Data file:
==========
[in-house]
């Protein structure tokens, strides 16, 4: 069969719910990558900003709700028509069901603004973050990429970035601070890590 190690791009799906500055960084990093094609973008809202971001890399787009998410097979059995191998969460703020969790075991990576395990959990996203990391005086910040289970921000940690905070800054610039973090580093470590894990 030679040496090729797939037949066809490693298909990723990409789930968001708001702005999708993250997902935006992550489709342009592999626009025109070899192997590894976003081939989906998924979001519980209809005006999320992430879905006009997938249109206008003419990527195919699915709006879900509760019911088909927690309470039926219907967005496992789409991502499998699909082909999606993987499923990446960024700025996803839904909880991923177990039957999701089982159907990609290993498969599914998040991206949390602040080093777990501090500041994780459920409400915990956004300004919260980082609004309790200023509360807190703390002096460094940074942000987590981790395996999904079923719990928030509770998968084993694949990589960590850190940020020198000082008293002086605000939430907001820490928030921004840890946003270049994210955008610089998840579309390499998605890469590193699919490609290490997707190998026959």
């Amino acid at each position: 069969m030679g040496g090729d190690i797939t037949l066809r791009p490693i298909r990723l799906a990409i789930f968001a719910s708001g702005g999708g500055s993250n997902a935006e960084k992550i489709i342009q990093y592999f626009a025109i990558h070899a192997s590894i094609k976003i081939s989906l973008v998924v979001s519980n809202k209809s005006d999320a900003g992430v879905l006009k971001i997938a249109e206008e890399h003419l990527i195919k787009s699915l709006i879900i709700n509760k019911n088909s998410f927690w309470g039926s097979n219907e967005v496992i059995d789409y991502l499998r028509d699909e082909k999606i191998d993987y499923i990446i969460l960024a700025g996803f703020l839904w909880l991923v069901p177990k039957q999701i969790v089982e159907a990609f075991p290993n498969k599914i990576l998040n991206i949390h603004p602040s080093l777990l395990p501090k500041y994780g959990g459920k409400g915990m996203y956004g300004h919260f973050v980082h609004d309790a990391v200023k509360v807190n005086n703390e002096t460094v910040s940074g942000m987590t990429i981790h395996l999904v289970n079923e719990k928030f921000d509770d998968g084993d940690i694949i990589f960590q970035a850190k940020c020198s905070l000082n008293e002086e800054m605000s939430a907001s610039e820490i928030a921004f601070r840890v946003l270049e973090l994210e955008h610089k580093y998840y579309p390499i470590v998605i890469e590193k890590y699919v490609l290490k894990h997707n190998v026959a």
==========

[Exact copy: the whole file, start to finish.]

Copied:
[in-house]
């Protein structure tokens, strides 16, 4: 069969719910990558900003709700028509069901603004973050990429970035601070890590 190690791009799906500055960084990093094609973008809202971001890399787009998410097979059995191998969460703020969790075991990576395990959990996203990391005086910040289970921000940690905070800054610039973090580093470590894990 030679040496090729797939037949066809490693298909990723990409789930968001708001702005999708993250997902935006992550489709342009592999626009025109070899192997590894976003081939989906998924979001519980209809005006999320992430879905006009997938249109206008003419990527195919699915709006879900509760019911088909927690309470039926219907967005496992789409991502499998699909082909999606993987499923990446960024700025996803839904909880991923177990039957999701089982159907990609290993498969599914998040991206949390602040080093777990501090500041994780459920409400915990956004300004919260980082609004309790200023509360807190703390002096460094940074942000987590981790395996999904079923719990928030509770998968084993694949990589960590850190940020020198000082008293002086605000939430907001820490928030921004840890946003270049994210955008610089998840579309390499998605890469590193699919490609290490997707190998026959």
């Amino acid at each position: 069969m030679g040496g090729d190690i797939t037949l066809r791009p490693i298909r990723l799906a990409i789930f968001a719910s708001g702005g999708g500055s993250n997902a935006e960084k992550i489709i342009q990093y592999f626009a025109i990558h070899a192997s590894i094609k976003i081939s989906l973008v998924v979001s519980n809202k209809s005006d999320a900003g992430v879905l006009k971001i997938a249109e206008e890399h003419l990527i195919k787009s699915l709006i879900i709700n509760k019911n088909s998410f927690w309470g039926s097979n219907e967005v496992i059995d789409y991502l499998r028509d699909e082909k999606i191998d993987y499923i990446i969460l960024a700025g996803f703020l839904w909880l991923v069901p177990k039957q999701i969790v089982e159907a990609f075991p290993n498969k599914i990576l998040n991206i949390h603004p602040s080093l777990l395990p501090k500041y994780g959990g459920k409400g915990m996203y956004g300004h919260f973050v980082h609004d309790a990391v200023k509360v807190n005086n703390e002096t460094v910040s940074g942000m987590t990429i981790h395996l999904v289970n079923e719990k928030f921000d509770d998968g084993d940690i694949i990589f960590q970035a850190k940020c020198s905070l000082n008293e002086e800054m605000s939430a907001s610039e820490i928030a921004f601070r840890v946003l270049e973090l994210e955008h610089k580093y998840y579309p390499i470590v998605i890469e590193k890590y699919v490609l290490k894990h997707n190998v026959a």